- The home environment was so hard to live in as I carried a lot of guilt and shame for the time I’d spent away from my sons and could see the effects this had on them in their own behaviour.
Life seemed harder on the outside than it did in prison. I had very little purpose, so many restrictions and no plan at all for my future. There were times I just felt like going back to prison. After being stuck at home for so long I had no motivation to find employment, the negativity in my life reflected in my lack of confidence. There was no re-integration process – I was just expected to get on with it. Those close to me questioned my every move and I felt people were holding me in my past actions.
So strangely, (NOT!) when I soon returned to criminal activity no one said a word. No one asked how I got from $0 –to having excessive amounts of cash, $20,000 cars, and a lifestyle way out of control. No one questioned it and that just made it easier. I became anxious about what to do and although your case manager presents you with a sentence plan none of it is really focused on your release. My first sentence I just wanted out of gaol, this time I wanted more. But there’s nothing. I even considered resorting to a residential Rehab with the thought that eventually I would reach a phase and they would support me with what I needed to establish myself back into the community. It seemed a huge step backwards but I wasn’t sure there was any other option.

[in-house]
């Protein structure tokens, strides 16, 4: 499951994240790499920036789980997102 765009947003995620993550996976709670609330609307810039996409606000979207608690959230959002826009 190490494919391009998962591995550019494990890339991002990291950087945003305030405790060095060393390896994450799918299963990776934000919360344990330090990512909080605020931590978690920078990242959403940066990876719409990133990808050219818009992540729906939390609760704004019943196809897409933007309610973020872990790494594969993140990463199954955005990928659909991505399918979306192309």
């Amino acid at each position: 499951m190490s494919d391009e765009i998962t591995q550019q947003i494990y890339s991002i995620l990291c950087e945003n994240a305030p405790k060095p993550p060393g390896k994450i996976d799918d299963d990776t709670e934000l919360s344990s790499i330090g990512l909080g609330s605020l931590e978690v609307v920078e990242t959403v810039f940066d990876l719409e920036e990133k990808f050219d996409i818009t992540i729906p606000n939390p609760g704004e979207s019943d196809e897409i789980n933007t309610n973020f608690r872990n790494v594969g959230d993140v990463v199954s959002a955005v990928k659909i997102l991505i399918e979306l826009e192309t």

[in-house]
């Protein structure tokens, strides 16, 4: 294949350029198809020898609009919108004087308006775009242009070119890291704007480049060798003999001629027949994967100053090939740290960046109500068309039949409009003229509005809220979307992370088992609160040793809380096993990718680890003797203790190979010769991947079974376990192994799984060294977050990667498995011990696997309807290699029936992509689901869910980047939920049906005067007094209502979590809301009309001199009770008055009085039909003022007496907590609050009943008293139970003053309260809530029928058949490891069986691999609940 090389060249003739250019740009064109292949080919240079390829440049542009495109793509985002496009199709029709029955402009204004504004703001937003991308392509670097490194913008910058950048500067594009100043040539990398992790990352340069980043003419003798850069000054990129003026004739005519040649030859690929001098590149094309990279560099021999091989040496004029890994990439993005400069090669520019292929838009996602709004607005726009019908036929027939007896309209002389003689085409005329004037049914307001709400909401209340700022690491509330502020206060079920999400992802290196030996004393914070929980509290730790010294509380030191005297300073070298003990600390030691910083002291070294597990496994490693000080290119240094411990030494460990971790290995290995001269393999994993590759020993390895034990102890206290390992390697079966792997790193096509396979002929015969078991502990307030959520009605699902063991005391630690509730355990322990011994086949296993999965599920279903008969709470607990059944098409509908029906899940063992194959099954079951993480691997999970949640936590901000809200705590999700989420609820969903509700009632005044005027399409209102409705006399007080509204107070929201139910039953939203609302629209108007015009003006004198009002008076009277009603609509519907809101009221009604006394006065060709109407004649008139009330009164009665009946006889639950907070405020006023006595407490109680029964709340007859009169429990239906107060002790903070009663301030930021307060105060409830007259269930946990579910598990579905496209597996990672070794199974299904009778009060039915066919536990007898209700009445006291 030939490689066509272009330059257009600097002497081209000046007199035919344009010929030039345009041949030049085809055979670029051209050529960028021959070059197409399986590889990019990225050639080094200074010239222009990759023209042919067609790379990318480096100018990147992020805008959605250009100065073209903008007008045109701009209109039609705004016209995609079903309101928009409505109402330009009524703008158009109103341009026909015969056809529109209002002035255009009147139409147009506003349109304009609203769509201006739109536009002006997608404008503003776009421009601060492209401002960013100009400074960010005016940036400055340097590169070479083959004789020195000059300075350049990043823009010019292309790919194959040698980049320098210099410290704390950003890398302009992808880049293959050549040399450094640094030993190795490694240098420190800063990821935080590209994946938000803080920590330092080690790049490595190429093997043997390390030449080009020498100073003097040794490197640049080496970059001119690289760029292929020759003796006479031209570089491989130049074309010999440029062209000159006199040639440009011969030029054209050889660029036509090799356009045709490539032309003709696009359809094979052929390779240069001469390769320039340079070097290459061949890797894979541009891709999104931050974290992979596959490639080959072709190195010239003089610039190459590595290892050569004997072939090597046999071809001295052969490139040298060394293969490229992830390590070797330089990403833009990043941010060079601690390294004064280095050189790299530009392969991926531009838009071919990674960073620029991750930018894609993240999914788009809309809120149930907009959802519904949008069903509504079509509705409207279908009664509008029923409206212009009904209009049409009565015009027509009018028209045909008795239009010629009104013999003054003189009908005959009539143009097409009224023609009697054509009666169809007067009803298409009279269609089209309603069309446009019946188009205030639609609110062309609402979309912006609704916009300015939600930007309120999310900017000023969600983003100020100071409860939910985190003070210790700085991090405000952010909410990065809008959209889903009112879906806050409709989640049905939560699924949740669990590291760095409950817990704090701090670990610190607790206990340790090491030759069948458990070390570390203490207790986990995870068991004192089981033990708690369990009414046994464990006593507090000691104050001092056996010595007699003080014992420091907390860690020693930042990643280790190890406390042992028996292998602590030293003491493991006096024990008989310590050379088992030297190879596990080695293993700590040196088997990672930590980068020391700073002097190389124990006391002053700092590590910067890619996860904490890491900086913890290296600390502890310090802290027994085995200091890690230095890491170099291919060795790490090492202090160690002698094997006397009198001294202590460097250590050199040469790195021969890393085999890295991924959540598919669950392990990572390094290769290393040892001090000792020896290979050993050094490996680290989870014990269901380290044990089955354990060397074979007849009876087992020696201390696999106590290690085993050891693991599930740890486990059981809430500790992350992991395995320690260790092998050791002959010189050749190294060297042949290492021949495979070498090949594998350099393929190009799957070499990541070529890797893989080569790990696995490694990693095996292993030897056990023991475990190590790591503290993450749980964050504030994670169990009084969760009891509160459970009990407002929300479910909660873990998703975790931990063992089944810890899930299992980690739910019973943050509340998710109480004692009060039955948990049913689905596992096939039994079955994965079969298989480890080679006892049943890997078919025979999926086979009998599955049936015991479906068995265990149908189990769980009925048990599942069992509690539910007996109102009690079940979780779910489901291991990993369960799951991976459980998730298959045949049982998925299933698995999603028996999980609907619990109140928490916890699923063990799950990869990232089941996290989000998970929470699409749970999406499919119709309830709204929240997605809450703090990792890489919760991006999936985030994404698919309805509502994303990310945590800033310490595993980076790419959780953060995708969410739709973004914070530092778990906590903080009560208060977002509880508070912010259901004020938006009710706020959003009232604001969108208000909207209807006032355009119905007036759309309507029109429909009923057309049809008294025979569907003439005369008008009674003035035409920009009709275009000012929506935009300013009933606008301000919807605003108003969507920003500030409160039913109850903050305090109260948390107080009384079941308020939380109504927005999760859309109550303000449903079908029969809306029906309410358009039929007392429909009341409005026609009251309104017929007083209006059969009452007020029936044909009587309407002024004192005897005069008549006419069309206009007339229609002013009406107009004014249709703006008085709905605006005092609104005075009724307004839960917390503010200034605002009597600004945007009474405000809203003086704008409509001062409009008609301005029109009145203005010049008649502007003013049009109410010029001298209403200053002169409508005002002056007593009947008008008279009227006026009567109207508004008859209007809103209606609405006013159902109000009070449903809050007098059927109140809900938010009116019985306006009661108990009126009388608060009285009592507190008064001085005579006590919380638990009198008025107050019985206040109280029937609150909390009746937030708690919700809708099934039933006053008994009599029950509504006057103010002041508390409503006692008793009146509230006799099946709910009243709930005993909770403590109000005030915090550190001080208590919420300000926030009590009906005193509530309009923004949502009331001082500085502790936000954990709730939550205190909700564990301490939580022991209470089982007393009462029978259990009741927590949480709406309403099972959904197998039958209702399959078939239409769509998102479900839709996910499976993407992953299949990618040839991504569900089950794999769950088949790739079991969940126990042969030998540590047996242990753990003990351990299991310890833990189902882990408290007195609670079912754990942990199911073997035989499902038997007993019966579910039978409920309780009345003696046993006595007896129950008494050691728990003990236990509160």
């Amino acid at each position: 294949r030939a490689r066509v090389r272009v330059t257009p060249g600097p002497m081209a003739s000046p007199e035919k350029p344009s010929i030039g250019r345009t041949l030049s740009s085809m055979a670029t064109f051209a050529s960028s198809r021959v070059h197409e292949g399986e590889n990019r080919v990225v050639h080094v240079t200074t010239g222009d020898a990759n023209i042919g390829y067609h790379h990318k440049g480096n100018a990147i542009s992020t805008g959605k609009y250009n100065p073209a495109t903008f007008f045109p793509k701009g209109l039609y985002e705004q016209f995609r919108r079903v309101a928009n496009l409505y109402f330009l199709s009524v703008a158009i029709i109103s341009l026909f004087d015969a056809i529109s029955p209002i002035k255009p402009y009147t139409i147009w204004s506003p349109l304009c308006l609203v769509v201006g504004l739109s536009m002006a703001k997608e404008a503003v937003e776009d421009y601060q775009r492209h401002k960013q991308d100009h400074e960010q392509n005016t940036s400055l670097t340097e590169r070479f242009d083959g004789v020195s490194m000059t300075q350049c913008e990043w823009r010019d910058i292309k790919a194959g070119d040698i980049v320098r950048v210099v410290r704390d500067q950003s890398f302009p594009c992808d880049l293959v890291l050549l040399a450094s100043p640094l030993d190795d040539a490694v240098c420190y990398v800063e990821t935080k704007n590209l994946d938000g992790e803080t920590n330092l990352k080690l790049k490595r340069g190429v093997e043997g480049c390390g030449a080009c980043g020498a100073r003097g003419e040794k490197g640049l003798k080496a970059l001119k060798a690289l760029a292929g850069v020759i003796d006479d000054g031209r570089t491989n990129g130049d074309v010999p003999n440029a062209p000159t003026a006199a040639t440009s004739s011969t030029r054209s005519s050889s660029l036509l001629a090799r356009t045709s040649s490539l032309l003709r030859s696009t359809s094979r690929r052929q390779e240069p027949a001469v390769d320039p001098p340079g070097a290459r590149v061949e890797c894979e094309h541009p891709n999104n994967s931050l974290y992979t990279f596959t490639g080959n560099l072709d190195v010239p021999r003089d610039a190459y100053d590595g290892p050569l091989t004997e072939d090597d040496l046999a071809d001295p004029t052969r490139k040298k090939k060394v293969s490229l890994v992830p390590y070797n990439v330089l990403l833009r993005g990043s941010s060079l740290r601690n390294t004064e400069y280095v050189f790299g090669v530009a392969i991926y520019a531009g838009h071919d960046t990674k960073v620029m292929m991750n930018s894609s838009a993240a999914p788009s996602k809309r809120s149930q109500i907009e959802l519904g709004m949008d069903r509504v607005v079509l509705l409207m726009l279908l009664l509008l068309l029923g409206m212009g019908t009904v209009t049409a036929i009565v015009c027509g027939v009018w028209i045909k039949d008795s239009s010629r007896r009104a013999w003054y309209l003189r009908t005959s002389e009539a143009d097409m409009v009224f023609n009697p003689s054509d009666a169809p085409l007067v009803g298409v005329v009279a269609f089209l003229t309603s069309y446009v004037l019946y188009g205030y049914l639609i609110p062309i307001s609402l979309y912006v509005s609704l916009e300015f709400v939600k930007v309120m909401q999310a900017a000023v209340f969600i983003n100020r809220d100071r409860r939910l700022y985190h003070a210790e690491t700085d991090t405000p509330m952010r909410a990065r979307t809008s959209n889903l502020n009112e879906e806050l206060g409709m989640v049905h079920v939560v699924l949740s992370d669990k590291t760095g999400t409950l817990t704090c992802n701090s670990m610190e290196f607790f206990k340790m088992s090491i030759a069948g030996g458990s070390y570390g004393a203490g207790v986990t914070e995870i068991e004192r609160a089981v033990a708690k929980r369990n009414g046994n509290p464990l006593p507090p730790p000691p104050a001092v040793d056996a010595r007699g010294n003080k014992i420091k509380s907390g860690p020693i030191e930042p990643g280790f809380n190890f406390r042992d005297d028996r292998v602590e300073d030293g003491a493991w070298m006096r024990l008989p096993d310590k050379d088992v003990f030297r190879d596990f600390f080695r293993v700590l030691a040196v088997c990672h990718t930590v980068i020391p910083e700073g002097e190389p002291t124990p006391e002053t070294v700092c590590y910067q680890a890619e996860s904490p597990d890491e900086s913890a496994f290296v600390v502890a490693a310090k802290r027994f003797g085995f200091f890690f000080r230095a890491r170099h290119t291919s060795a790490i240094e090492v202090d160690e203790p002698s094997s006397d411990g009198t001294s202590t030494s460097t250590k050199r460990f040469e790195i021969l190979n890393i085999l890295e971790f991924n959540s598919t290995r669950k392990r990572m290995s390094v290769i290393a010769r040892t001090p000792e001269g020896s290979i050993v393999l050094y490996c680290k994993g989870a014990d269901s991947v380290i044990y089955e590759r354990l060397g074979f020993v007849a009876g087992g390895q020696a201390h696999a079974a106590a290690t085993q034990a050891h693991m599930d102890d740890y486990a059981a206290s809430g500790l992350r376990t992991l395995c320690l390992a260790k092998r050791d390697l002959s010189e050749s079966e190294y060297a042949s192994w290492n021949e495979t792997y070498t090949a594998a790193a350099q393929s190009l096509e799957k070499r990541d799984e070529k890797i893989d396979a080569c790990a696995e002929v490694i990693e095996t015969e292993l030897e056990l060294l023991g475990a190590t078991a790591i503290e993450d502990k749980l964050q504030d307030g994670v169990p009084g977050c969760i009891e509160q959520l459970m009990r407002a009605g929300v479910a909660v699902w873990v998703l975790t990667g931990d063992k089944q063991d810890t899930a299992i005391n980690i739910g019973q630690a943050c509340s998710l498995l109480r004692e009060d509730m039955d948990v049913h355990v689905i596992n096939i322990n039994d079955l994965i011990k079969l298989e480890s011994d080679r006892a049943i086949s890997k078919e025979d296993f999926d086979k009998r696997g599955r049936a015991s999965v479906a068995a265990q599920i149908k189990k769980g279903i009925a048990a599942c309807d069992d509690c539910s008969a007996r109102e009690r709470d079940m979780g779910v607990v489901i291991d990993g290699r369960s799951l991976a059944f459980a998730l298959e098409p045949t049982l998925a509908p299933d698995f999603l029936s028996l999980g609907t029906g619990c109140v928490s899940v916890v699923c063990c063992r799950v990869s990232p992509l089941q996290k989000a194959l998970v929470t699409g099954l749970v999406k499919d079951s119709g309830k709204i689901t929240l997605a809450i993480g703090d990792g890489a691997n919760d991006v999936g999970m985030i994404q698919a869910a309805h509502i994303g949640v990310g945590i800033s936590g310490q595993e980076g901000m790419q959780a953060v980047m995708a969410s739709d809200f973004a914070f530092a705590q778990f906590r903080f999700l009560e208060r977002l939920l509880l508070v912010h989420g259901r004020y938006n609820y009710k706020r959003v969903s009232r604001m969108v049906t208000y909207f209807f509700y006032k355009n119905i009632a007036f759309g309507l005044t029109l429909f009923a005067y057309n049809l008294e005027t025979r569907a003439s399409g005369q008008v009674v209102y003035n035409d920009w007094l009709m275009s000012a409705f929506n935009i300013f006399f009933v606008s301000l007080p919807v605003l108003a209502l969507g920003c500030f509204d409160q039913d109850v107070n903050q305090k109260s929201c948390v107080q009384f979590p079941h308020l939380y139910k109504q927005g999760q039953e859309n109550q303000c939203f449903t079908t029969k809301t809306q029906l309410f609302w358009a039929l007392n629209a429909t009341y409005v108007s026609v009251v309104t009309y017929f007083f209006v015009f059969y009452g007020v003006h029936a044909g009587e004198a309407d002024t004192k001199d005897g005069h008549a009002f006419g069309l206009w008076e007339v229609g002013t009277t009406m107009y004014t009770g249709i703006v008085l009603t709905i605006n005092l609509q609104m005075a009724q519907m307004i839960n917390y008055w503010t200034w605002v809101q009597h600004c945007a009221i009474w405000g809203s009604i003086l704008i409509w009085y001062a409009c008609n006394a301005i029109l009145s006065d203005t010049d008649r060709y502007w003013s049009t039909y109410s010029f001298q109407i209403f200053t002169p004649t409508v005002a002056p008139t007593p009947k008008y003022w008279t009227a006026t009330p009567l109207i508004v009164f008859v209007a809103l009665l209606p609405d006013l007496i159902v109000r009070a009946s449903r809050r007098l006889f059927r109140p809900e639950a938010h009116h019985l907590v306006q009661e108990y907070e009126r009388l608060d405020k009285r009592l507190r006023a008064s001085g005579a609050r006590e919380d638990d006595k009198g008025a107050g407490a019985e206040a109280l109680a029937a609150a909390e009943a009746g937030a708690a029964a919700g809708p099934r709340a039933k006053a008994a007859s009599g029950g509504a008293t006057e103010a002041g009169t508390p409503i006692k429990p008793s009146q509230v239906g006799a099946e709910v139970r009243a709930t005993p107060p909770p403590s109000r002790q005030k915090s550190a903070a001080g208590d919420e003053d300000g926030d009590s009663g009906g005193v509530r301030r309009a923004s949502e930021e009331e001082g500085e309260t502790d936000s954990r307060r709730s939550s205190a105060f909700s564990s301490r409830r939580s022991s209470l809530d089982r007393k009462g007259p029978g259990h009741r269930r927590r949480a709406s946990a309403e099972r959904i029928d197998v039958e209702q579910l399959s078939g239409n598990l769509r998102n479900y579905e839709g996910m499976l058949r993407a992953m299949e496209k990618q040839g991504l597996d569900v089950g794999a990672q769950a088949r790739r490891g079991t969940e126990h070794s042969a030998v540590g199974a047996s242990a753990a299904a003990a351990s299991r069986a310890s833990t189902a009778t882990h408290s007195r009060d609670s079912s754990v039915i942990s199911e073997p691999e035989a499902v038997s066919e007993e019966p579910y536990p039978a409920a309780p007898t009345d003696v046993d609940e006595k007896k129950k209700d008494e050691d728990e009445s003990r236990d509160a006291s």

It was at this time that Rebecca said she may be able to find me suitable accommodation. She asked if I would be prepared to relocate, she asked for reassurance of the changes I wanted and if I would be prepared to commit myself for a year to make this possible. Our next conversation was about what I needed to feel comfortable with to present to the Parole Board. And also what RAW needed from me. At my Parole Hearing Rebecca spoke as my support person and I was reassured by the results on the day that RAW will be there to support me and help me to get my life to a place I can feel good about.